Currently, the Government spends more than $900 million a year subsidising primary health services, but Professor Sheridan says there is limited information regarding quality, utilisation and outcomes of of primary care services making it difficult to systematically improve primary care across the country.

In 2018 Professor Sheridan was awarded $1.3 million from the Health Research Council of New Zealand and the Ministry of Health to lead a study investigating the effectiveness of different models of primary care. The research team includes senior academics from collaborating universities – Auckland, Otago, Cambridge (UK) and the Karolinska Institute (Sweden) – together with experts from Sapere Research Group, DataCraft Analytics, and other experts including GPs, nurses, a nurse practitioner, a public health physician, an academic consumer researcher, health service researchers, and Māori and Pacific doctors.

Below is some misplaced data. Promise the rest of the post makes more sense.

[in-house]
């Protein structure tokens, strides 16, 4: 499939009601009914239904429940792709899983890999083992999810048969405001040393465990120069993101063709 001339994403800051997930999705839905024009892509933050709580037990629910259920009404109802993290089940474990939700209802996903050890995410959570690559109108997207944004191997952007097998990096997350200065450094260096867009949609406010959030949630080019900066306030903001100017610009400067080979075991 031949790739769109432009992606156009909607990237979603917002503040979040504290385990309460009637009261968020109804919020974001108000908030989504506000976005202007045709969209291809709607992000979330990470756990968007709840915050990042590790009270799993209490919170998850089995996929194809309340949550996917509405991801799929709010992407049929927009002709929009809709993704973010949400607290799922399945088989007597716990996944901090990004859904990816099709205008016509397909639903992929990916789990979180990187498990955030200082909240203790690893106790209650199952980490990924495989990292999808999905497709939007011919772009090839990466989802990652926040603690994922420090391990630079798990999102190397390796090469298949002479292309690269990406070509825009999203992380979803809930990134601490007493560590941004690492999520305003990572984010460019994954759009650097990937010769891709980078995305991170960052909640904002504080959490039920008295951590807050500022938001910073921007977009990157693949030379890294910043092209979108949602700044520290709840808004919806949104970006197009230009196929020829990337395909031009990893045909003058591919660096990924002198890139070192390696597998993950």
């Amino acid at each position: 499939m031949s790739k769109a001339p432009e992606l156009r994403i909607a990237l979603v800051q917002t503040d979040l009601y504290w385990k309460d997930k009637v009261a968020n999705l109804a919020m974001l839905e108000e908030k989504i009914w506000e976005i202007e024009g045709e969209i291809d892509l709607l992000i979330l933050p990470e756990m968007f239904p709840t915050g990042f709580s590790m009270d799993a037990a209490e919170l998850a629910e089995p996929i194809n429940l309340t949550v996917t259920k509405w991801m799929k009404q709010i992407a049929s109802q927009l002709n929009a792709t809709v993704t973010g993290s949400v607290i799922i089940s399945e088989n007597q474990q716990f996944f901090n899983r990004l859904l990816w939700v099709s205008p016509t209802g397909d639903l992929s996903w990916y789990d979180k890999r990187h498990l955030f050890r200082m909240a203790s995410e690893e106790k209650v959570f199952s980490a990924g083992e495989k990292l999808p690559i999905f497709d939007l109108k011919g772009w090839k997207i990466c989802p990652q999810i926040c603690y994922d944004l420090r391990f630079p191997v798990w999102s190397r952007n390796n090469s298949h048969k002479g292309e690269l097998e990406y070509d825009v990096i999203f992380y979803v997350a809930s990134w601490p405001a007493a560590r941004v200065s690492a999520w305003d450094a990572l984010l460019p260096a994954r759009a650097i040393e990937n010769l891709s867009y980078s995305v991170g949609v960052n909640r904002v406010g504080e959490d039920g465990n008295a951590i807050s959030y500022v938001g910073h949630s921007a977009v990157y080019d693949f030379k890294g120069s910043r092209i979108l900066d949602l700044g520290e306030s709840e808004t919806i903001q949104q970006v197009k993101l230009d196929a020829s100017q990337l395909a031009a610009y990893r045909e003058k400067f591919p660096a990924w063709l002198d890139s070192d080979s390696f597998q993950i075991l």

“The traditional model of primary care has general practitioners and nurses operating as small businesses to deliver health care,” Professor Sheridan says. “Increasing pressures on the traditional model has come from factors that include an ageing, multi-ethnic and medically complex population; an ageing workforce; changing expectations of new graduate doctors and nurses and greater demands for accountability of health professionals.

Responses to these pressures have included corporate models of care delivery, with an emphasis on business management and processes that lower patient fees and increase access to care; and health care homes, with an emphasis on better use of doctor and nurse time, team-based care – mainly with nurses, pharmacists and doctors, and alternatives to face-to- face consultations, such as email and video.”

Data for the study is coming from existing national data collections, from Primary Health Organisations, and from interviews with general practice staff and patients, making it the largest collection of data on primary care in New Zealand.